Friday, December 09, 2011

rq-170 sentinal's sensors and data quite the prize for russia/china...,


Video - Cooter breaks down the story even before the story broke down.

USAToday | Another intriguing question, said John Pike, executive director of Global Security.org, is what the drone's mission in Iran would have been. The same model drone was reportedly used to spy on Osama bin Laden's compound before the raid that killed him in May. Drones can provide round-the-clock surveillance that satellites cannot.

U.S. officials are concerned that Iran is developing nuclear weapons.

"What can I learn from a drone?" Pike said. "The best day and time to bomb an office park if I was trying to kill people there. A drone is going to stake the place out."

The Air Force released few details and no photos of the RQ-170 Sentinel, one its most advanced unmanned spy planes. Iranian authorities on Thursday displayed what they claimed was the drone their forces brought down.

The drone is alleged to have crashed last week in Iran. The NATO military command in Afghanistan has acknowledged it lost control of an unarmed, unmanned spy plane near Iran. A senior Pentagon official, who requested anonymity because he is not authorized to discuss intelligence matters, said the spy plane was on a mission for the CIA.

The plane's shape and coatings allow it to evade radar detection. Russia and China are testing their own stealth planes, so the technology is known to them. The prize on this lost drone, said Peter Singer, director of the 21st Century Defense Initiative at the Brookings Institution, is the advanced radar and other sensors it can carry.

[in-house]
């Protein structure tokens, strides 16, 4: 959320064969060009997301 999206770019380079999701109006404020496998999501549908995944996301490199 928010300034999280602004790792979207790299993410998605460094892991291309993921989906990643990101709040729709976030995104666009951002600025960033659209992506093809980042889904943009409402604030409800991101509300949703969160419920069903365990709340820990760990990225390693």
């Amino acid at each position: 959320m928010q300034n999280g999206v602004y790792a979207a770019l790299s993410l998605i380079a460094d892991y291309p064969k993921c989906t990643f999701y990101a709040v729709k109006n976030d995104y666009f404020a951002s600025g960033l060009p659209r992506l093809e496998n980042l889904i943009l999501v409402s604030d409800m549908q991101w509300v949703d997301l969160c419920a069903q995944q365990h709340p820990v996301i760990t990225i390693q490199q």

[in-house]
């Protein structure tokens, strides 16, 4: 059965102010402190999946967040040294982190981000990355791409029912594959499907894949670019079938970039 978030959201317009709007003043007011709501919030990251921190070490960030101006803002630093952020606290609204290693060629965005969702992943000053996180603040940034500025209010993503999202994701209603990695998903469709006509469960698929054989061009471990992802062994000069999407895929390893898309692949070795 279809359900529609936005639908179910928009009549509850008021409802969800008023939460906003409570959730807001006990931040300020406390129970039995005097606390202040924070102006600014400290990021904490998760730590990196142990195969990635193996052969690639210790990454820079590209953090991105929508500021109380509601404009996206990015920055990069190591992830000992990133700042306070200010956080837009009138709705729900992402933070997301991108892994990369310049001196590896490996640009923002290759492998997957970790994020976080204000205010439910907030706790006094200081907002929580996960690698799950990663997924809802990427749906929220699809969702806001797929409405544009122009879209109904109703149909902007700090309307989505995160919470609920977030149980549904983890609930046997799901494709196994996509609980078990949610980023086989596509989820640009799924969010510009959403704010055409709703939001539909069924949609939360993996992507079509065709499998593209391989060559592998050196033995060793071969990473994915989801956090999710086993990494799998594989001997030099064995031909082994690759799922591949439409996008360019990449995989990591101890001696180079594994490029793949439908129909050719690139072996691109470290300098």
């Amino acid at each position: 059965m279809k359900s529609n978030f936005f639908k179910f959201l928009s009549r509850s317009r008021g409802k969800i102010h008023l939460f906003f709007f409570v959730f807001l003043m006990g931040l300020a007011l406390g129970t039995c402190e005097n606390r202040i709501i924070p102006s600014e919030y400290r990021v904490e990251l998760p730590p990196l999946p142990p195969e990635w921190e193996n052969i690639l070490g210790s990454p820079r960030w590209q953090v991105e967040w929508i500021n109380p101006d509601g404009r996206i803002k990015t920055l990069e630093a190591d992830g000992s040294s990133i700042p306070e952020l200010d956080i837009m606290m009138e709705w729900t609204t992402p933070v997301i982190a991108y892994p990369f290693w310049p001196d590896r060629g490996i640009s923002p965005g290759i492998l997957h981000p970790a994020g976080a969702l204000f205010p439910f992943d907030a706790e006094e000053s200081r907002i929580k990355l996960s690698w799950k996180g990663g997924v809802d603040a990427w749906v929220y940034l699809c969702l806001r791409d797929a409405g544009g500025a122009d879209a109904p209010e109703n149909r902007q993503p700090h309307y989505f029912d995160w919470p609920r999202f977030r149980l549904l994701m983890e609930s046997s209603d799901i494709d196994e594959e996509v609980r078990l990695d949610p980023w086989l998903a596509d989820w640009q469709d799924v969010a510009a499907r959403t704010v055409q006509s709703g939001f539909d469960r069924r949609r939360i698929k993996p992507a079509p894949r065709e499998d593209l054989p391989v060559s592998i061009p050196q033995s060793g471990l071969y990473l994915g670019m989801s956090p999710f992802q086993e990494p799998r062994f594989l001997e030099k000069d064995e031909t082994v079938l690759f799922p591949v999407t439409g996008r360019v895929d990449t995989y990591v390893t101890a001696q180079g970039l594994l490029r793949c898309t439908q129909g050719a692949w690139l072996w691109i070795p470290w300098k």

The RQ-170 has carried the same radar that will be used in top U.S. fighter jets — the F-22 and the new F-35, Singer said. The Chinese are a generation behind in developing such capability, he said, and would be keenly interested in obtaining it.

"This is the jewel for them," he said. The drone may also have carried an advanced sensor for monitoring nuclear sites, Singer said. "Bottom line, it's never easy to reverse-engineer anything, let alone something like a radar, but having a working or even damaged system in hand to study up-close makes it a heck of a lot easier to both defend against it in the future or build your own derivative," he said.

1 comments:

USB 3G said...

Well, good news for me, thanks!

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